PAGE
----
Skoll Scholar Blogs: Chris (CK) Raine & Hello Sunday Morning

The new academic year is well underway, and we are excited to welcome the new intake of MBA students – including the new crop of Skoll Scholars for 2013-14

CK Raine

CK Raine

 Over the next few weeks we’ll be publishing blog posts from each of our Skoll Scholars, and hearing more about their ideas, passions and the impact they want to have on the world, now and in the future.

Chris (CK) Raine is the first of our Scholar-bloggers, and is the Founder and CEO of Hello Sunday Morning. You can find out more about him and all the other Skoll Scholars on the Skoll Centre web Site.

” I’m CK Raine. I’m passionate about developing online programs that change the way people think and behave, particularly focusing on health. I’m interested in understanding why people do stuff (often stuff that isn’t that good for you in the long term) and how you can incentivise them to change. Over the past five years, my work has focused on one particular health issue in the world – misuse of alcohol.

Misuse of alcohol is responsible for 4% of all deaths globally (around 2.5million – more than AIDS or tuberculosis) and costs governments tens of billions each and every year.  Yet, like most non-communicable diseases, rarely do entrepreneurs look for consumer-focused solutions to them. The problem is that “non-policy” solutions often lack the necessary evidence, don’t have a commercial market and are terminably unscalable. I think there is a huge opportunity to use technology to create scalable solutions to issues like this.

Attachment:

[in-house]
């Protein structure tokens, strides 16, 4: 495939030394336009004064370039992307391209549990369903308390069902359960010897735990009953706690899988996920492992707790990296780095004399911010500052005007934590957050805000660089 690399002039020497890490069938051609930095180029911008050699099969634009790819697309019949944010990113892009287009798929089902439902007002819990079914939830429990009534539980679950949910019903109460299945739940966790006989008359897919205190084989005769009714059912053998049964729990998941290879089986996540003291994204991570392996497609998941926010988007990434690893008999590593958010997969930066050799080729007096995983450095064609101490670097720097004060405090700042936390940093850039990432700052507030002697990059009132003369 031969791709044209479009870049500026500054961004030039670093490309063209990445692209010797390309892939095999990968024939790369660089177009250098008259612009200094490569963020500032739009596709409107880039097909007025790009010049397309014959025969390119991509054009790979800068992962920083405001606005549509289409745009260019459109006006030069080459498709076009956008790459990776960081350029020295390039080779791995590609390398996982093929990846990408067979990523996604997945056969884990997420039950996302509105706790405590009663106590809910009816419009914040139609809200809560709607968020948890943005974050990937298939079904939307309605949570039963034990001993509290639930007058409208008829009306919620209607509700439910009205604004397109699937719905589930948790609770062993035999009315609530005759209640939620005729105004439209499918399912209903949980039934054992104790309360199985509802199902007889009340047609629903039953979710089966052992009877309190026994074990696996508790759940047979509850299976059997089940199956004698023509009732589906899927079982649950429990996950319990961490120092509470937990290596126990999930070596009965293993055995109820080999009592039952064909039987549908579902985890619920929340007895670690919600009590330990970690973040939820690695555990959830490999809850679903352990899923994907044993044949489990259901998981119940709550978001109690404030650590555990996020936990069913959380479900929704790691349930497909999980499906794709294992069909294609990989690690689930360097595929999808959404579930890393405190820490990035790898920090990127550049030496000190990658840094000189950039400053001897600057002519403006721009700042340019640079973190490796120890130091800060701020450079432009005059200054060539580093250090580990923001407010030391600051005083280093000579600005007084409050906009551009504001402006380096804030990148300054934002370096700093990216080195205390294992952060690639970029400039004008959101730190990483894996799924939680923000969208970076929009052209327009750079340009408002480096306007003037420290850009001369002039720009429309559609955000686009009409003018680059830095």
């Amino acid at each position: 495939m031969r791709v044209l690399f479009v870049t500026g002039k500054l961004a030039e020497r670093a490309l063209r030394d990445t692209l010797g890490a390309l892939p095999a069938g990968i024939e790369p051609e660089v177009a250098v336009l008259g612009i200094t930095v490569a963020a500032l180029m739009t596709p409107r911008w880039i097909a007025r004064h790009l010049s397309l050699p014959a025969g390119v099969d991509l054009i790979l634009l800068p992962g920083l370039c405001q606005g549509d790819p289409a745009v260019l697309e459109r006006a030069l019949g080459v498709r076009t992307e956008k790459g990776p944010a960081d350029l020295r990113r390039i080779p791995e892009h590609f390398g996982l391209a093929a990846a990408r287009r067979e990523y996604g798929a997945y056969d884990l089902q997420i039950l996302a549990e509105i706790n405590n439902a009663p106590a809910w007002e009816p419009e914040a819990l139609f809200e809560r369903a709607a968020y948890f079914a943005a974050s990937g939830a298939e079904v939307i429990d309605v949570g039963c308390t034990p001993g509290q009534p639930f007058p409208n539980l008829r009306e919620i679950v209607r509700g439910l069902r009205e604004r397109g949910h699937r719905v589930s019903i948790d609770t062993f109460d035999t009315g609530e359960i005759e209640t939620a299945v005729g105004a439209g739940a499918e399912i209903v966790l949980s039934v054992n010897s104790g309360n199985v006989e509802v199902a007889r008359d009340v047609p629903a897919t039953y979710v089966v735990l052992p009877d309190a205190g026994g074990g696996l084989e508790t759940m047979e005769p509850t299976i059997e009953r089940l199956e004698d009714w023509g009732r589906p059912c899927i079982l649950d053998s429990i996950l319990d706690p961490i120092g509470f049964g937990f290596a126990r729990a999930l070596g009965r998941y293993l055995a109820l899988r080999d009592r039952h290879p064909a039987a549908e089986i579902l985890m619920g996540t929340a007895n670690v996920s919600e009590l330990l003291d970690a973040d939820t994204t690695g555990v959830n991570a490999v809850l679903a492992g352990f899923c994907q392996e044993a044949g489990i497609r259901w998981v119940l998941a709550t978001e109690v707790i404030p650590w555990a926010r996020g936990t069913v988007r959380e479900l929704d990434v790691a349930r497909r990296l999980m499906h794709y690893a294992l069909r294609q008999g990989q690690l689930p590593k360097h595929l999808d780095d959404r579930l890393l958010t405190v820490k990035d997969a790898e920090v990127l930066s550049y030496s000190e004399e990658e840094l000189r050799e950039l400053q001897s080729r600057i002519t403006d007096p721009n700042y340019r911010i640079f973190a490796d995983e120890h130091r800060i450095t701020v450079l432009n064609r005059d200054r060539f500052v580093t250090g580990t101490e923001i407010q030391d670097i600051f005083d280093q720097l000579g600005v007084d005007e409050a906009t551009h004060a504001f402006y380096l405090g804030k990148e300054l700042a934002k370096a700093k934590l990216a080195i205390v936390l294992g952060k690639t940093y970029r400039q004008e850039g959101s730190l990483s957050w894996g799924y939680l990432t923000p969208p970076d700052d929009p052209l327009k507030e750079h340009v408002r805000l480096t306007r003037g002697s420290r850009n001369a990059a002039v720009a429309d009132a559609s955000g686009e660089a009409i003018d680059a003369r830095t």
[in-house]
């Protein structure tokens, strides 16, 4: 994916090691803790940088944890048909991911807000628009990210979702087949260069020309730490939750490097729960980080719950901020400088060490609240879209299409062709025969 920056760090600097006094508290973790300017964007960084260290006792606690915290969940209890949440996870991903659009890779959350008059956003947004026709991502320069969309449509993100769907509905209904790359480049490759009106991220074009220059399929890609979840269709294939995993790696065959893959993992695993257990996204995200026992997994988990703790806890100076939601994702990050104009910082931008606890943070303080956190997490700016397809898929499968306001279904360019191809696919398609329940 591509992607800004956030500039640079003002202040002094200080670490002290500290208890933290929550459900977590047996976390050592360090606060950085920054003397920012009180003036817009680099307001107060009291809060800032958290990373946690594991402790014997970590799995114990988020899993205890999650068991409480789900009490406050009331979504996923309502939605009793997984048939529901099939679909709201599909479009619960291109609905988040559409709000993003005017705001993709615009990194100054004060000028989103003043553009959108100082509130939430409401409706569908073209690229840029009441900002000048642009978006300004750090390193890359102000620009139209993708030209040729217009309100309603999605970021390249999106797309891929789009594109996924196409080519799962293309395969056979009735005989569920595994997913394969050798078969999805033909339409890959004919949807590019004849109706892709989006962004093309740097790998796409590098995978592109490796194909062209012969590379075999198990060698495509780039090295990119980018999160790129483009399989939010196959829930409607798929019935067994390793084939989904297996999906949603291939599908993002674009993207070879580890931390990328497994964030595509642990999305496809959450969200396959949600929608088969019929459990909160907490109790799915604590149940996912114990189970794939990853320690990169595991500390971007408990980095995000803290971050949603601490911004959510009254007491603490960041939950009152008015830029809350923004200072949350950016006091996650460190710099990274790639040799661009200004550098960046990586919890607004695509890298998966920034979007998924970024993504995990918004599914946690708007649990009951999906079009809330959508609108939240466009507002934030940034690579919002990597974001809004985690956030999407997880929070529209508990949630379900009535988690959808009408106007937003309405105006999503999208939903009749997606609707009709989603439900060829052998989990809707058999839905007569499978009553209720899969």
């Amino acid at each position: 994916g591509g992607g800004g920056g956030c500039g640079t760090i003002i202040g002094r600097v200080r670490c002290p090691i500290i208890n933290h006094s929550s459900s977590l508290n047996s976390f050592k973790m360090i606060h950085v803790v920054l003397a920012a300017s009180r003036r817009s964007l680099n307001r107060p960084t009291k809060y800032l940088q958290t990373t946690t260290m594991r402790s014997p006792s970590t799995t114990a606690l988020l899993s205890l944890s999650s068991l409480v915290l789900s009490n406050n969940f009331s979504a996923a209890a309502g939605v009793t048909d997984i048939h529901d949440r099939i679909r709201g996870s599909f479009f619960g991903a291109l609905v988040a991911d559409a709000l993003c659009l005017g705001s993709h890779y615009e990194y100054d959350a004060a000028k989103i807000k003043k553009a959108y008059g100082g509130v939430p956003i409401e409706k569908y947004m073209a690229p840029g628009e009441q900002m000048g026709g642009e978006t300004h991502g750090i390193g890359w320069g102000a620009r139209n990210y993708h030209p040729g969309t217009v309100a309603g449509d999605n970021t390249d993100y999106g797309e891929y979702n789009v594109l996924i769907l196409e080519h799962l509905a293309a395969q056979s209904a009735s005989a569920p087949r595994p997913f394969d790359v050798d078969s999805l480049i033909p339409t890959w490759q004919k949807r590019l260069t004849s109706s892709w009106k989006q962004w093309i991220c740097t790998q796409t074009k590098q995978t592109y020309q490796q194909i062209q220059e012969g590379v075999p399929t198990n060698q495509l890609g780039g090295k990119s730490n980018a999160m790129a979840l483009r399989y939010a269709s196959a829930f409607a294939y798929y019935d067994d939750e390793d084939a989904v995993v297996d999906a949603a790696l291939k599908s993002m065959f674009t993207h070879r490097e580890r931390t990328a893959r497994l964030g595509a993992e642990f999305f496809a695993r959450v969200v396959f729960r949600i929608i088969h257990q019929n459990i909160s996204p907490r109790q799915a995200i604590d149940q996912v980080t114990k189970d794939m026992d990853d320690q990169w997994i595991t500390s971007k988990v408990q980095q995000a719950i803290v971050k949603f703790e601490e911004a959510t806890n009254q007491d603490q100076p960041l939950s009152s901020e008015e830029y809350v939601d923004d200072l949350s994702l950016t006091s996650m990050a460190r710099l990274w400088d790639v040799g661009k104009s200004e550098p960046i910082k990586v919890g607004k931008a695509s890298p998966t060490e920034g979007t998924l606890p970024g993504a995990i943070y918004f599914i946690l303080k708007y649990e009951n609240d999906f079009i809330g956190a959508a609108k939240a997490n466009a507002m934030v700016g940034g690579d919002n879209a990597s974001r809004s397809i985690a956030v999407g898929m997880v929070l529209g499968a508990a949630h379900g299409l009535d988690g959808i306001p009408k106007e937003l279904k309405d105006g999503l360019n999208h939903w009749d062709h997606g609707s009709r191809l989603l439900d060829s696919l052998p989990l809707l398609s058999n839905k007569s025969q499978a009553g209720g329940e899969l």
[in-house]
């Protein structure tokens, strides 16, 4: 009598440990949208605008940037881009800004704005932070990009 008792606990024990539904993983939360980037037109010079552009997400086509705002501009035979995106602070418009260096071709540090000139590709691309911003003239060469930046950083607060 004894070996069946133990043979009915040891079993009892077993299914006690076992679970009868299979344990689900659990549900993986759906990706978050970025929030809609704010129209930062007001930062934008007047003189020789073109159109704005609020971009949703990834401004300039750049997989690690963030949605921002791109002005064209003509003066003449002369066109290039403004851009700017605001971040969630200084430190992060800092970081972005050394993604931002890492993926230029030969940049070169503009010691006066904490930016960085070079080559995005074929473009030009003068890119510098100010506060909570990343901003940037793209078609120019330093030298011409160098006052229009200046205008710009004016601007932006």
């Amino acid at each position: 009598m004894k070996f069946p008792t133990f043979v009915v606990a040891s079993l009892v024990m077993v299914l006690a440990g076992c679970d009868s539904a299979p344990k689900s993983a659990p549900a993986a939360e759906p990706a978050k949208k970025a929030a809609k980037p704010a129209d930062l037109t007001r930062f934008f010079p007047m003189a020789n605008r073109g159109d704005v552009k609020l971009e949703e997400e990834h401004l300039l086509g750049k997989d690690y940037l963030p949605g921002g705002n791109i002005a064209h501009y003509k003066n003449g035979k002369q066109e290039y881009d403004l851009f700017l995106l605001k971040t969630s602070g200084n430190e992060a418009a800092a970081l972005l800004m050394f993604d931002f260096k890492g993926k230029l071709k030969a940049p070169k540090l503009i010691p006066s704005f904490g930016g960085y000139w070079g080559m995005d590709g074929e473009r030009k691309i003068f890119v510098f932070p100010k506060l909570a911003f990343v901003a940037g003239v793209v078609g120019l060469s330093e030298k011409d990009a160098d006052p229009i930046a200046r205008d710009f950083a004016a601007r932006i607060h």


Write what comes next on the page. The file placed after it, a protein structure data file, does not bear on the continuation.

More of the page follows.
My team in Australia has built an NGO called Hello Sunday Morning. Over the past four years we have built a simple three month program to help individuals go through a process of change around the way they drink as well as use their story (through blogging) to recreate the culture around them. Our overall participant base now sits at 17,000 people, over 50% of whom drink at very hazardous levels. As you can see from the graph below that measures the audit score (alcohol consumption test) of people in our program vs other treatment services – we get a significantly higher amount of people who drink hazardously and want to change. These are people who either don’t want to, don’t have access to or don’t know how to get help from traditional services, yet they want to change! This is the power of technology, not just in alcohol – but for all behaviour change in society.

AUDIT Score distribution of HSM in Australia

AUDIT Score distribution of HSM and Australian general population

So where are we going? Changing the way the world uses alcohol is a HUGE opportunity. If we look at the annual social costs of alcohol (Over £ 20 billion in the UK, $AUD 36 billion in Australia and $US 200 billion in the United States), if we can reduce the costs by just 1% through changing a few hundred thousand people – we will have been successful.

My post-MBA goal is to continue to build Hello Sunday Morning as a program while also seeking large-scale investment from governments and individuals to build a technology company that takes the best in behaviour change programs in the world and use investment to scale them to the point that any individual in the world has an opportunity to change the way they drink, when they are ready.”